DEM-optical-radar data integration for palaeohydrological mapping in the northern Darfur, Sudan: implication for groundwater exploration
Abstract:North-western Sudan, as a part of the eastern Sahara, is among the driest places on earth. However, the region underwent drastic climatic changes through the alternation of dry and wet conditions in the past. During humid phases, when the rain was plentiful over a prolonged time period, the surface was veined by rivers and dotted by large lakes. The new Shuttle Radar Topography Mission data (SRTM ∼90 m) revealed a large endorheic drainage basin, which is centred by a large terminal palaeolake, in the northern Darfur State. The use of GIS methods allowed the delineation of the drainage basin and its associated palaeorivers. The SRTM data along with the Landsat (ETM+) and Radarsat-1 images corroborate the presence of segments of palaeoshorelines associated with the palaeolake highstands. These constitute a convincing argument of the long-term existence of a possible pre-Holocene large water body in the region in the past. The remains of the highest palaeoshoreline have a constant altitude of 573±3 m asl. At its maximum extent, the mega Lake occupied an area of about 30 750 km2 (the same size as the Great Bear Lake, Canada's largest lake), which would have contained approximately 2530 km3 of water. This, ancestral lake, which we named the Northern Darfur Megalake (ND Megalake), represents indisputable evidence of the past pluvial conditions in the eastern Sahara. The discovered palaeoshorelines will have significant consequences for improving our knowledge of continental climate change and regional palaeohydorology, and should be taken into consideration in studies of past human habitation in the region. Much of the water carried by the Northern Darfur palaeorivers and the ND Megalake would have percolated into the underlying rocks feeding the Nubian Sandston aquifer. These findings show that the used approach of space-data integration can help significantly in the groundwater exploration efforts in the Darfur region, where freshwater access is essential for refugee survival, and can be successfully adopted in other parts of Sudan and arid lands in general.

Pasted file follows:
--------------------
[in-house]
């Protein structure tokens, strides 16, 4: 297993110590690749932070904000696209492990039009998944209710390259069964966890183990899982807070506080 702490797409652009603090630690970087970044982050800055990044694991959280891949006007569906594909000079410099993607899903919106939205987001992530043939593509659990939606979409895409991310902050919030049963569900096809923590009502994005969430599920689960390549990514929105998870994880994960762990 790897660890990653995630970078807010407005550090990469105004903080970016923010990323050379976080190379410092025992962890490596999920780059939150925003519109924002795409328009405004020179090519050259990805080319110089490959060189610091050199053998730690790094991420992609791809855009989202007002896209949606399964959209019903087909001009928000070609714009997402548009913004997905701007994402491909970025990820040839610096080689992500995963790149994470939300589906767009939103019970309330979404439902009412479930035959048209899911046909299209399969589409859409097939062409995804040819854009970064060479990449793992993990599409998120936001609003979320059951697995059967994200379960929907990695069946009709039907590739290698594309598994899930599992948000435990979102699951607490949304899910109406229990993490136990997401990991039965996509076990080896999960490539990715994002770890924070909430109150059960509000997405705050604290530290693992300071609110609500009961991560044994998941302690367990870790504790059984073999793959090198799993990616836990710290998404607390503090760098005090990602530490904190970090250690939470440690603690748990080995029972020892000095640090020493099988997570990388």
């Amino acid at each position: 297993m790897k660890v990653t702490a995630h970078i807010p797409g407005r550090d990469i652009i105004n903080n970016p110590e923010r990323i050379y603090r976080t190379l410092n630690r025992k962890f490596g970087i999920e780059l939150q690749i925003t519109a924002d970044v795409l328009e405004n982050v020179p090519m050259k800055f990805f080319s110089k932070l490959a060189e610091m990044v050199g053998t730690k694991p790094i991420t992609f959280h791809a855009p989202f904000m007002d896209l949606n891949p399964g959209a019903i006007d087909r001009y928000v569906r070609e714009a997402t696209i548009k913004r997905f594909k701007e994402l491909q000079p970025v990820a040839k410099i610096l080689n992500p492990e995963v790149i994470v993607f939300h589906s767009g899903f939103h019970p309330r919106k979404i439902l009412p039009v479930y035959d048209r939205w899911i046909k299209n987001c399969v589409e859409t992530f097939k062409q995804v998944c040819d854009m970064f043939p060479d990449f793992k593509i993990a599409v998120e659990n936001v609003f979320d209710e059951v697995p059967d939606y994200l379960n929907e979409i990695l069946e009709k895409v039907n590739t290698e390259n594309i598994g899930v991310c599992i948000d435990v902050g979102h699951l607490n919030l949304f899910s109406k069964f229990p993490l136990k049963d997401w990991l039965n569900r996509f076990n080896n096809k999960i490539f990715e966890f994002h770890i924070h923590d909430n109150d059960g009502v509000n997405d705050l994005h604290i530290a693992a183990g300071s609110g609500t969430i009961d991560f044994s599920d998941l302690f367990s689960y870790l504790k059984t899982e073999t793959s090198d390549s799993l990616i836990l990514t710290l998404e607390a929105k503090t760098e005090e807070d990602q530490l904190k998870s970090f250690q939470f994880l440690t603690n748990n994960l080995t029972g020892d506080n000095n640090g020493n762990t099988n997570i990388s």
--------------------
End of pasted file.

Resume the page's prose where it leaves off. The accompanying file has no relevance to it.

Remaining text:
Document Type: Research Article
Affiliations: Center for Remote Sensing, Boston University, Boston, MA 02215
Publication date: 2007-01-01